Tumorigenic poxviruses up-regulate intracellular superoxide to inhibit apoptosis and promote cell proliferation

Melissa L.T. Teoh, Patricia V. Turner, David H. Evans

Research output: Contribution to journalArticle

16 Scopus citations

Abstract

Tumorigenic leporipoxviruses encode catalytically inactive homologs of cellular Cu-Zn superoxide dismutase (SOD1). The function of the orthologous myxoma virus M131R and Shope fibroma virus S131R gene products is uncertain, but they inhibit SOD1 activity by a process linked to binding its copper chaperone. Using a superoxide-sensitive dye (hydroethidine), we observed that virus infection increased intracellular superoxide levels in an M/S131R-dependent manner. To see whether this effect promotes infection, we deleted the Shope fibroma virus S131R gene and compared the clinical manifestations of wild-type and mutant virus infections in rabbits. S131RA virus produced significantly smaller fibroxanthosarcoma-like growths in vivo and, at a point where these growths were already receding, wild-type infections still showed extensive leukocyte infiltration, necrosis, and fibromatous cell proliferation. Coincidentally, whereas Jurkat cells are protected from mitochondria- and Fas-mediated apoptosis by wild-type myxoma virus in vitro, M131RΔ virus could not block Fas-initiated apoptosis as judged by DNA laddering, terminal deoxynucleotidyltransferase-mediated dUTP-fluorescein nick end labeling, and caspase 3 cleavage assays. These data suggest that tumorigenic poxviruses can modulate intracellular redox status to their advantage to stimulate infected cell growth and inhibit programmed cell death.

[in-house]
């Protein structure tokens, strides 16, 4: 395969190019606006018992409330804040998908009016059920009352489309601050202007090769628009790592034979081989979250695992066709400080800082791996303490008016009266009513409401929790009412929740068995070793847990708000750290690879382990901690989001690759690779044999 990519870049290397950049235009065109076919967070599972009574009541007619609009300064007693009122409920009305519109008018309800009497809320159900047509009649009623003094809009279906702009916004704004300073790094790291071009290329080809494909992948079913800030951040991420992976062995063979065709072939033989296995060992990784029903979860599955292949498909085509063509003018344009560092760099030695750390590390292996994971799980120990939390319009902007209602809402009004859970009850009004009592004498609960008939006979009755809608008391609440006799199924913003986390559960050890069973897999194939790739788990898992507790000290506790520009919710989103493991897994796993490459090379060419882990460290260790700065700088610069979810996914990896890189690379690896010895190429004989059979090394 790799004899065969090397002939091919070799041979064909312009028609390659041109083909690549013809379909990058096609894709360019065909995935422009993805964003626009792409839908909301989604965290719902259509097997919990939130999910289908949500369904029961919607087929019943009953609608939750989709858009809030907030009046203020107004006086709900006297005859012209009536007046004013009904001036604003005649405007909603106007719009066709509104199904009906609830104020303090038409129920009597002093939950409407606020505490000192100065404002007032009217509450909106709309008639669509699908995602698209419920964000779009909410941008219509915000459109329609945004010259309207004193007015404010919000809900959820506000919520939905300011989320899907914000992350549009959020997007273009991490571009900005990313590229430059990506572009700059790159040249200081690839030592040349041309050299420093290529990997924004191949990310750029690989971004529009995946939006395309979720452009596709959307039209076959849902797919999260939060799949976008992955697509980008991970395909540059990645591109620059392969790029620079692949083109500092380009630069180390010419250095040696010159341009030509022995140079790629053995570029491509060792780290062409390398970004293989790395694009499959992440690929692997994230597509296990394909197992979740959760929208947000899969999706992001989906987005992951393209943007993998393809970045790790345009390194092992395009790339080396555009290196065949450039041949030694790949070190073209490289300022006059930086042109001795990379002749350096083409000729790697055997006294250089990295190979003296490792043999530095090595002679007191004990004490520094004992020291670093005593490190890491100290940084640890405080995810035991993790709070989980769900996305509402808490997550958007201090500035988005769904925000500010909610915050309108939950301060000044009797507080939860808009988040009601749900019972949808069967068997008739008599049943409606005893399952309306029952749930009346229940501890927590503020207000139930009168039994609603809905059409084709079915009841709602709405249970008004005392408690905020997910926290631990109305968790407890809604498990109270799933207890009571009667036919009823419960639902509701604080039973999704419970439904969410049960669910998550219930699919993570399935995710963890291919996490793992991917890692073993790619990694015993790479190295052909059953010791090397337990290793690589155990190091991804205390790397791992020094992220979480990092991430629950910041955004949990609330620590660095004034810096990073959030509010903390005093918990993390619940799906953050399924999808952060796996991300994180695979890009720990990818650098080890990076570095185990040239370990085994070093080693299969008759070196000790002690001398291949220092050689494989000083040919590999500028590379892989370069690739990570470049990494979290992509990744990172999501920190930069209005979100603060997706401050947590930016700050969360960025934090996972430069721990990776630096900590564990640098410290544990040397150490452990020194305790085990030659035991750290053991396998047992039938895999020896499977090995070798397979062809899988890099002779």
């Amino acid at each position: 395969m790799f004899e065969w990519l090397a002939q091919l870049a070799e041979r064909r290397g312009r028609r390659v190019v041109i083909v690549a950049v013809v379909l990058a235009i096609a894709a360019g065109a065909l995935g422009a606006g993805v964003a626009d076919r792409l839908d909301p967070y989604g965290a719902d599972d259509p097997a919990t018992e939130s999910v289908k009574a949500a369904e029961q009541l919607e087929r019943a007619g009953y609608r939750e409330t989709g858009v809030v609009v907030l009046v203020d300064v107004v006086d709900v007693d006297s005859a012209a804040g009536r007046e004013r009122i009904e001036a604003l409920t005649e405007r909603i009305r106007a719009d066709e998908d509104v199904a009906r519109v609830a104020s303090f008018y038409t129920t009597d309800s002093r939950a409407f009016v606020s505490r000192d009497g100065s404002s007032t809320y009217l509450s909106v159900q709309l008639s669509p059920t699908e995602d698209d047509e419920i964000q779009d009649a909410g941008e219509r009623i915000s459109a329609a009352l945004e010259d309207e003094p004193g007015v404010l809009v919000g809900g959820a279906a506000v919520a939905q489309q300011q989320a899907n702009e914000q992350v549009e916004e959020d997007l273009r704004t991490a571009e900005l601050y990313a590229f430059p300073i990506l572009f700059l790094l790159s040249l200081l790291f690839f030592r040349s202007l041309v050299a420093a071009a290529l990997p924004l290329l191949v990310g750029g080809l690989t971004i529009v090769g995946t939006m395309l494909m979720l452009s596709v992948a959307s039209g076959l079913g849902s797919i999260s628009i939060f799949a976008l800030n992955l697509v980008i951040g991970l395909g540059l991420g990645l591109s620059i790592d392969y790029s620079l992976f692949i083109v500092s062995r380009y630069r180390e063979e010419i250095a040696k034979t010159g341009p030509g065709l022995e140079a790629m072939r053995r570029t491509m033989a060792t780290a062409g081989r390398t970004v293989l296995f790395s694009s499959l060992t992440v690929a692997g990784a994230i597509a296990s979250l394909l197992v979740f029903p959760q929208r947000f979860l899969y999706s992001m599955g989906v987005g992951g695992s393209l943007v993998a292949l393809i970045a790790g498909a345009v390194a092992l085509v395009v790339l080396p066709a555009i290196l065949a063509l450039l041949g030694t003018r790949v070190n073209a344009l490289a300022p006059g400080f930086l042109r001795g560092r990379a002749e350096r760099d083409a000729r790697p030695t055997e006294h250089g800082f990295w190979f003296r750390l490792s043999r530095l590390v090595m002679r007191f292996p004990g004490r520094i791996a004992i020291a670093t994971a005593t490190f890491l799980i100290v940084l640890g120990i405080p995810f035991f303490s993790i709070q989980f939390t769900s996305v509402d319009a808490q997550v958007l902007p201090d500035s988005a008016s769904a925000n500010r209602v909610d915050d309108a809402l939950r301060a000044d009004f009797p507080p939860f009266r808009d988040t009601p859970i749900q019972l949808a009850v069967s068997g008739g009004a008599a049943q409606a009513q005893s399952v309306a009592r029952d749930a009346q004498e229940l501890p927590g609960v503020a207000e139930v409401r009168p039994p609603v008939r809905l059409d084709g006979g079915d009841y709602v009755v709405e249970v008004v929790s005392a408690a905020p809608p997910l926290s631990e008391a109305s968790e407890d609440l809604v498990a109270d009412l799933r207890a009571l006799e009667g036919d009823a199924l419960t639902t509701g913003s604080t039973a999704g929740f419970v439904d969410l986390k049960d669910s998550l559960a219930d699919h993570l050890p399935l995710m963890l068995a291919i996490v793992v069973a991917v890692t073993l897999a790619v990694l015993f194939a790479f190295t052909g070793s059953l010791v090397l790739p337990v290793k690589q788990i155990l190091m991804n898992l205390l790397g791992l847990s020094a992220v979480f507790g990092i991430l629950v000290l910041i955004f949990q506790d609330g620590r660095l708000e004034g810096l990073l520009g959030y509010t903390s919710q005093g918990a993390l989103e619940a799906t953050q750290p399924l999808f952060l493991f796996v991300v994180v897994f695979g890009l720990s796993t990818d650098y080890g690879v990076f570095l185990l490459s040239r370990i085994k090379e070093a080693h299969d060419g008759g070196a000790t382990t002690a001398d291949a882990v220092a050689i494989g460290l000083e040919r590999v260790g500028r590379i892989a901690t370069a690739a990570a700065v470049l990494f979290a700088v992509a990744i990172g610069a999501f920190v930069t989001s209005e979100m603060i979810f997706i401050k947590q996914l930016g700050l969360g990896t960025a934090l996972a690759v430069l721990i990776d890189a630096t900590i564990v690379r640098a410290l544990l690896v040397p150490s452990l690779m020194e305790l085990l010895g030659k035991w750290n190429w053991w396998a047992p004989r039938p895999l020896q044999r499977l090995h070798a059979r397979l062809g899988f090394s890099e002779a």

Original languageEnglish (US)
Pages (from-to)5799-5811
Number of pages13
JournalJournal of virology
Volume79
Issue number9
DOIs
StatePublished - May 1 2005

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ASJC Scopus subject areas

  • Microbiology
  • Immunology
  • Insect Science
  • Virology

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